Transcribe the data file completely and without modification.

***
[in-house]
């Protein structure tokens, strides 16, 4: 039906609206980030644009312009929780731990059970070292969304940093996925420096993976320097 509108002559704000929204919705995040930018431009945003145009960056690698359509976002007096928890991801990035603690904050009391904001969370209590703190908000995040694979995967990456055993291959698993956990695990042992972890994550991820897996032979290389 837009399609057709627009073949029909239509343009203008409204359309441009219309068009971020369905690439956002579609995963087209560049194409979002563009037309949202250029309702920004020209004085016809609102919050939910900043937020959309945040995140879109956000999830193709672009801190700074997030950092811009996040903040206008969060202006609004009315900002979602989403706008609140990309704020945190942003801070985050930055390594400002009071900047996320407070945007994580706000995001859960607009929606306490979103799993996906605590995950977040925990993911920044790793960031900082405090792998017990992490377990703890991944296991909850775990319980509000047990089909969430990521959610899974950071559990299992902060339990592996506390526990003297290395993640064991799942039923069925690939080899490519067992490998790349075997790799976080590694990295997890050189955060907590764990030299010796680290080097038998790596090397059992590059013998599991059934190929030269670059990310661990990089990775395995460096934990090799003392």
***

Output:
[in-house]
């Protein structure tokens, strides 16, 4: 039906609206980030644009312009929780731990059970070292969304940093996925420096993976320097 509108002559704000929204919705995040930018431009945003145009960056690698359509976002007096928890991801990035603690904050009391904001969370209590703190908000995040694979995967990456055993291959698993956990695990042992972890994550991820897996032979290389 837009399609057709627009073949029909239509343009203008409204359309441009219309068009971020369905690439956002579609995963087209560049194409979002563009037309949202250029309702920004020209004085016809609102919050939910900043937020959309945040995140879109956000999830193709672009801190700074997030950092811009996040903040206008969060202006609004009315900002979602989403706008609140990309704020945190942003801070985050930055390594400002009071900047996320407070945007994580706000995001859960607009929606306490979103799993996906605590995950977040925990993911920044790793960031900082405090792998017990992490377990703890991944296991909850775990319980509000047990089909969430990521959610899974950071559990299992902060339990592996506390526990003297290395993640064991799942039923069925690939080899490519067992490998790349075997790799976080590694990295997890050189955060907590764990030299010796680290080097038998790596090397059992590059013998599991059934190929030269670059990310661990990089990775395995460096934990090799003392």